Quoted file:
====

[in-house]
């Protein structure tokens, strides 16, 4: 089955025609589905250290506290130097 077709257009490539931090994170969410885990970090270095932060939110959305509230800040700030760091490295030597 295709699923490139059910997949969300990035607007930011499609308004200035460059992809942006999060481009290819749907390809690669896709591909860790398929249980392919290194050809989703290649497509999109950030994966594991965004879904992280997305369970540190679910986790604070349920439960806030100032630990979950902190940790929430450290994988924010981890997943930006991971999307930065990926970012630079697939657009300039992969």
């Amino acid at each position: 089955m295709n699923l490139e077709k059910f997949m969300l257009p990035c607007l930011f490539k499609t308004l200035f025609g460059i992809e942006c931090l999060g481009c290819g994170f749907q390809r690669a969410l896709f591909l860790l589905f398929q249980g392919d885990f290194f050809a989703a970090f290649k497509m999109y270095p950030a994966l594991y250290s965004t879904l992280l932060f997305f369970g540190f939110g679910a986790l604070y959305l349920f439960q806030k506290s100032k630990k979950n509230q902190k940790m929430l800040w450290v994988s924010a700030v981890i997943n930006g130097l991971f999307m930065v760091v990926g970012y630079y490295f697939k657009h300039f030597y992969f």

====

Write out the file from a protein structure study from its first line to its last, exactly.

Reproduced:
[in-house]
């Protein structure tokens, strides 16, 4: 089955025609589905250290506290130097 077709257009490539931090994170969410885990970090270095932060939110959305509230800040700030760091490295030597 295709699923490139059910997949969300990035607007930011499609308004200035460059992809942006999060481009290819749907390809690669896709591909860790398929249980392919290194050809989703290649497509999109950030994966594991965004879904992280997305369970540190679910986790604070349920439960806030100032630990979950902190940790929430450290994988924010981890997943930006991971999307930065990926970012630079697939657009300039992969």
């Amino acid at each position: 089955m295709n699923l490139e077709k059910f997949m969300l257009p990035c607007l930011f490539k499609t308004l200035f025609g460059i992809e942006c931090l999060g481009c290819g994170f749907q390809r690669a969410l896709f591909l860790l589905f398929q249980g392919d885990f290194f050809a989703a970090f290649k497509m999109y270095p950030a994966l594991y250290s965004t879904l992280l932060f997305f369970g540190f939110g679910a986790l604070y959305l349920f439960q806030k506290s100032k630990k979950n509230q902190k940790m929430l800040w450290v994988s924010a700030v981890i997943n930006g130097l991971f999307m930065v760091v990926g970012y630079y490295f697939k657009h300039f030597y992969f």